When George Washington stepped down from the presidency all those years ago, he set precedents for those who come after him to follow. Most of us were actually clearly taught this in school growing up. I distinctly remember taking a test in eighth-grade social studies where I had to list a few of them. In today's world, one aged a little worse than the rest.
No political parties.
Maybe George Washington was on to something. Maybe he foresaw the state our nation is currently in. Frankly, we are a bipartisan mess.
Being on the cusp of millennials and Generation Z, I am living in a time where politics is starting to overwhelm social media, which is already overwhelming enough in itself with the amount of control and relevancy it has over young people. Without fail, I can open any one of my accounts on any given day and either see a jab at the conservatives or the liberals, and it's starting to become extremely unsettling. Not because I feel like I am being attacked in any of the posts, but because I am sitting on the outside watching two parties refuse to see value on the other side.
I am sitting on the outside watching two parties pigeonhole a person into a few of their beliefs and assume that because they don't agree with them, they no longer have worth as a human. It's harsh, but it's true.
I am a moderate. I am an independent. I bounce between parties during elections and during casual debates with friends. This shouldn't be a hard thing to say. It shouldn't feel odd to stand up and make my beliefs known without fearing retribution. But it does feel weird to confidently declare that I stand by my ideas.
When last year's election came around, most every conversation began or ended with everyone's elevator pitch as to why their candidate was the best option. The amount of frustration people had toward me for not seeing much of anything to support in either party was striking. Truly, I did not believe either candidate would do the title and job of President the justice it deserves. Both sides would gladly group me with their enemies because I wasn't necessarily their ally. Both sides would refuse to see the credit in anything I was saying because my views were not their own. No matter which way I voted in that election, Democratic or Republican or Third Party, I would be blamed for the outcome.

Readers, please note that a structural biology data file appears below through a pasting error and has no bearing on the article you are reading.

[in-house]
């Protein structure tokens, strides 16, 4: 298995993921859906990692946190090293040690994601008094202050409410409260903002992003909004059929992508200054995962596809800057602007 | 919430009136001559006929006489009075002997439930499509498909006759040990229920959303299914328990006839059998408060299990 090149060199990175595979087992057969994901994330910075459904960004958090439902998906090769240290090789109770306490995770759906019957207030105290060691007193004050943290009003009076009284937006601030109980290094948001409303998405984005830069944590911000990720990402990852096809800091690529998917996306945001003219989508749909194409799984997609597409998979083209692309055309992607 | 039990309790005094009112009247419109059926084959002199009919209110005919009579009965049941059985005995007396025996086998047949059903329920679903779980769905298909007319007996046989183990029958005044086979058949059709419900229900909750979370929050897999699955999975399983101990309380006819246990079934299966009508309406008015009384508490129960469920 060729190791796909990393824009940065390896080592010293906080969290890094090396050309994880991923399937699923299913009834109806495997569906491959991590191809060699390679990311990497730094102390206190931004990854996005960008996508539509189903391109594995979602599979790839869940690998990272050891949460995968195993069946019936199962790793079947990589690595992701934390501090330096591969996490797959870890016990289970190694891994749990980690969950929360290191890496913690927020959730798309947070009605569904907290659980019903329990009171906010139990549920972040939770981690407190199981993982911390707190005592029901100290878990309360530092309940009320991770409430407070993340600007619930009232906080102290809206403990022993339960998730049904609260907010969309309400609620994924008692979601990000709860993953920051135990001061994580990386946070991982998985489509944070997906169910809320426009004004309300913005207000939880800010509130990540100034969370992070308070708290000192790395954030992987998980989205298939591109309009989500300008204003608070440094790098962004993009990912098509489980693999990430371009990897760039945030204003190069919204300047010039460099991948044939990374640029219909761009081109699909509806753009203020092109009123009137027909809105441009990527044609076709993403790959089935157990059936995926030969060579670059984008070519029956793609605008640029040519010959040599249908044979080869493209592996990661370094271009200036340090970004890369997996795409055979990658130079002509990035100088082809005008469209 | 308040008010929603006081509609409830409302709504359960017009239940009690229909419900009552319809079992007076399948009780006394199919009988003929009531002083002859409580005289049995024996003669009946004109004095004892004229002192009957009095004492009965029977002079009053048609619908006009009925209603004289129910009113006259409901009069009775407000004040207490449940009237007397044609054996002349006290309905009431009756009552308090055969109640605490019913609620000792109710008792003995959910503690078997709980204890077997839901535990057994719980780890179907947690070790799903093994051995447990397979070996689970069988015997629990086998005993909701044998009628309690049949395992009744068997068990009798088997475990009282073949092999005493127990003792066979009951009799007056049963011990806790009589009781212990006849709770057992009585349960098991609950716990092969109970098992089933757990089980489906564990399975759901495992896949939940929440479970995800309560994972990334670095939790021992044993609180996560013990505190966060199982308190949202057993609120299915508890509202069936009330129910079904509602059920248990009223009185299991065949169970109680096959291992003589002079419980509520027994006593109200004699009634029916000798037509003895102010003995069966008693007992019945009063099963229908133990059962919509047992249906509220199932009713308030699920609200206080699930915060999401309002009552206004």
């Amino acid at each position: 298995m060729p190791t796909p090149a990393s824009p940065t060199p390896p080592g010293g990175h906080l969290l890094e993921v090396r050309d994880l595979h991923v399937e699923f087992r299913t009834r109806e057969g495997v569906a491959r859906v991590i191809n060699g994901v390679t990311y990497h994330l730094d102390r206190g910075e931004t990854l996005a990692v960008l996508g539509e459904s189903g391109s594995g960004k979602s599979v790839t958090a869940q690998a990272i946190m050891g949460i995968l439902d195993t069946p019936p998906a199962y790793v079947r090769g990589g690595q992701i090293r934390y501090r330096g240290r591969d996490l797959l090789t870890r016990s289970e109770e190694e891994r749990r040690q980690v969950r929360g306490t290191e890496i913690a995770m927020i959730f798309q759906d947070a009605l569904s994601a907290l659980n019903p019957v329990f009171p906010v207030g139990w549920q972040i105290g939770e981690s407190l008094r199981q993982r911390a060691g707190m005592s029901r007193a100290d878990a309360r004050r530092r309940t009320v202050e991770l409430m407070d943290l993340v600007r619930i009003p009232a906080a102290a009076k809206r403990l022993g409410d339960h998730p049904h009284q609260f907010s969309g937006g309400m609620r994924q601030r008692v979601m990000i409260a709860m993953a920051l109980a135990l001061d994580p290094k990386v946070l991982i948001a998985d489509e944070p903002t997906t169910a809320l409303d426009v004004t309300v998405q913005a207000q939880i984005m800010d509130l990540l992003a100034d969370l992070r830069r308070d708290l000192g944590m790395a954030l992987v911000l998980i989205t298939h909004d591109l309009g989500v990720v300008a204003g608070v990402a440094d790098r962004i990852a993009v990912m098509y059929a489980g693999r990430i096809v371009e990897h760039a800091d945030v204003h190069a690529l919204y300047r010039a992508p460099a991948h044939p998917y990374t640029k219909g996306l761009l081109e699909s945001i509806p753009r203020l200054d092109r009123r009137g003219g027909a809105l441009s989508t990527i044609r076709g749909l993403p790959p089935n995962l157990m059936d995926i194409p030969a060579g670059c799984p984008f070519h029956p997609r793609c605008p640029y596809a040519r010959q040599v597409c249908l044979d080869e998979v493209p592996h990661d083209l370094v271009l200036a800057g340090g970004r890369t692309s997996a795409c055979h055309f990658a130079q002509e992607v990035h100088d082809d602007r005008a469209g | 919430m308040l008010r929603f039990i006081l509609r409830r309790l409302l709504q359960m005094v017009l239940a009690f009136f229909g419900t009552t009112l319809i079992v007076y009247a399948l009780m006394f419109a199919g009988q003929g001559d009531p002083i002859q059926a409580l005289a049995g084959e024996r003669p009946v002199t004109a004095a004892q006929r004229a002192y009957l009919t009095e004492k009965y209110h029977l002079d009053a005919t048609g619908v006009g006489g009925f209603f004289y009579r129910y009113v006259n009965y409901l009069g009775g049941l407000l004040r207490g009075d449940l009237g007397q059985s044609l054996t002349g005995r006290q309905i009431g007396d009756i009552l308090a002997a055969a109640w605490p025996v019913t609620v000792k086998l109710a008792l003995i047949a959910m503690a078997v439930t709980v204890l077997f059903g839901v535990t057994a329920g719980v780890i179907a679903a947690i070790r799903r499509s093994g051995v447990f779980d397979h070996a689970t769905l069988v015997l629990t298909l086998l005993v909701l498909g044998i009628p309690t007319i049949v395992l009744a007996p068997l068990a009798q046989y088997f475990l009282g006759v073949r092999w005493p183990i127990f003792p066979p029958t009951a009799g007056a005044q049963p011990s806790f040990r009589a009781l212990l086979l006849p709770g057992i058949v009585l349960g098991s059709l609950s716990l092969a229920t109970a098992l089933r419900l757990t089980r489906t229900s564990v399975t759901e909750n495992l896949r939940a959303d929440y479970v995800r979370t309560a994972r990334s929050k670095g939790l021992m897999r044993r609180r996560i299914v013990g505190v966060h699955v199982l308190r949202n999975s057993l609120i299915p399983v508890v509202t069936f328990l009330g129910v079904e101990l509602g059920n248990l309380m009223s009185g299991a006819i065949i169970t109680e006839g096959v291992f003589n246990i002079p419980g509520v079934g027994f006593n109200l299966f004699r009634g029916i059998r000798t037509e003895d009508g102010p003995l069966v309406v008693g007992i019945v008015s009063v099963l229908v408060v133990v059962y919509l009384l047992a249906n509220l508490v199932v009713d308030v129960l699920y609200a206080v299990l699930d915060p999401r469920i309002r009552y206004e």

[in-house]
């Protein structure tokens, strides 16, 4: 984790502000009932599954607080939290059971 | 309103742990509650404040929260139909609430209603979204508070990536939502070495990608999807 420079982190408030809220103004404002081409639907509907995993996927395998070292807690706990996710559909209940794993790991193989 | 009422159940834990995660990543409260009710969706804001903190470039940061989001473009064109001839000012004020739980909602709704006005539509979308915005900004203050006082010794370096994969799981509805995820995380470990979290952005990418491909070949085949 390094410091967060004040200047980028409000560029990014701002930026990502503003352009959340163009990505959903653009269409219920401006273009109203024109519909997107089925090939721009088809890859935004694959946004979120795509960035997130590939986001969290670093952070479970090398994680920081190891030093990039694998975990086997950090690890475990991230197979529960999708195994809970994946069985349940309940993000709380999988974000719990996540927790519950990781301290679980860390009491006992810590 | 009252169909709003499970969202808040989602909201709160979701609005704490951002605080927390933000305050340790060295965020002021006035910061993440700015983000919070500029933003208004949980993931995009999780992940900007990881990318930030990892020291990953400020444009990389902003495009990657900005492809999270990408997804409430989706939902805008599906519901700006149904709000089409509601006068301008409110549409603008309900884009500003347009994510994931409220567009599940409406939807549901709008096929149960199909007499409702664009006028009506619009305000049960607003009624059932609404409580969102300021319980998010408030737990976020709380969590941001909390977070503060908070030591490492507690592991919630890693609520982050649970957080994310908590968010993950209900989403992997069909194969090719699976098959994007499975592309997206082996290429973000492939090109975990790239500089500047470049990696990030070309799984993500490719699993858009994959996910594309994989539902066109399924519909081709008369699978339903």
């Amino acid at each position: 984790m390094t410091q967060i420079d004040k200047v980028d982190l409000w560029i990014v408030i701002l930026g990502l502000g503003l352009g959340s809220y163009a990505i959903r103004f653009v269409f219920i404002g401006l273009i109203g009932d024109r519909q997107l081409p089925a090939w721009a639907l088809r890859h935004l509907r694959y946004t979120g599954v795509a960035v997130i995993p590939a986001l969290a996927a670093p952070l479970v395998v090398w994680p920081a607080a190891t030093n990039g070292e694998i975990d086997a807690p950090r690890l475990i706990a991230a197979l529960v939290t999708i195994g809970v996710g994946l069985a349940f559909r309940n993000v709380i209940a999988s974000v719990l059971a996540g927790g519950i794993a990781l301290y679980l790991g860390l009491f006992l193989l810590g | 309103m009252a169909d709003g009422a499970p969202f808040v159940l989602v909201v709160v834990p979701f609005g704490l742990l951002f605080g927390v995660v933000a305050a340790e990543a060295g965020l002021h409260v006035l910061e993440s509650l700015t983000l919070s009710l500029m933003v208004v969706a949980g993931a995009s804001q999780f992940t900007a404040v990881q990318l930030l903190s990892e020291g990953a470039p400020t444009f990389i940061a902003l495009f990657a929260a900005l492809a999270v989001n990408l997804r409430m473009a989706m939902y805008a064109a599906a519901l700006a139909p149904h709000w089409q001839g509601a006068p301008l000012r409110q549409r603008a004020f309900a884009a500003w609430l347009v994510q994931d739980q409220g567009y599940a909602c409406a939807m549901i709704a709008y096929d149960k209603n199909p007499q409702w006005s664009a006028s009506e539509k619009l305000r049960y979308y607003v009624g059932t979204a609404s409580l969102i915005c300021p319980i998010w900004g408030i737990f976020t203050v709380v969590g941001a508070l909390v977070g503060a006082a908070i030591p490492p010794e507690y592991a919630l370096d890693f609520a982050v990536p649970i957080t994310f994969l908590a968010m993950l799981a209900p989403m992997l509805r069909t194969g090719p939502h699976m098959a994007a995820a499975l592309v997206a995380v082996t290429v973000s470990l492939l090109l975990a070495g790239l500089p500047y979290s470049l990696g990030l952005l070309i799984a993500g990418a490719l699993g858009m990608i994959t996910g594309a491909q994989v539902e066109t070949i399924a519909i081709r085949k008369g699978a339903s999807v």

That's not how democracy is supposed to work.
There are some things, especially with the economy, that I believe need to government-regulated. And then there are some things that I believe shouldn't be the government's choice, especially when it comes to limiting certain people's rights because they don't resemble the people making the decisions. There are some views I am still trying to find my stance on. But this doesn't mean you get to look at me and scoff and tell me I'm wrong. You don't get to look at the opposing party and say that either.
Because if you assume you're right and they're wrong, they are probably just assuming the same thing back.
So what's the crime in me agreeing with you and with them?
It doesn't make me two-faced, it doesn't make me indecisive. I actually think it's freeing. I think that we should be the future, not the people generalizing the opposite party into all morons or all bigots. Obviously, not everyone who affiliates with a party acts this way. But the ones who do are the ones who are driving the political state of this country into the ground.
Stop yelling at me for not picking a party. Stop assuming that because I'm not 100% with you, that I'm 100% against you. I still vote, I still campaign for who I believe in, I still march for what I'm passionate about and I still make my voice heard. I'm trying to find my way like everyone else, and I simply don't think either side is right for me. Maybe if more people were comfortable with accepting this, and maybe if more people accepted that those of us in the middle deserve to have a voice too, things may have gone differently.
There's been a saying passed around philosophers for a while now, so it's hard to give credit where it's due. People like Winston Churchill, Georges Clemenceau, and Francois Guizot have all been cited expressing the idea in some fashion that if you're not liberal in your 20's you have no heart, and if you aren't conservative in your 40's you have no head. Maybe it's time for us all to look for a happy medium, or at least try to understand it.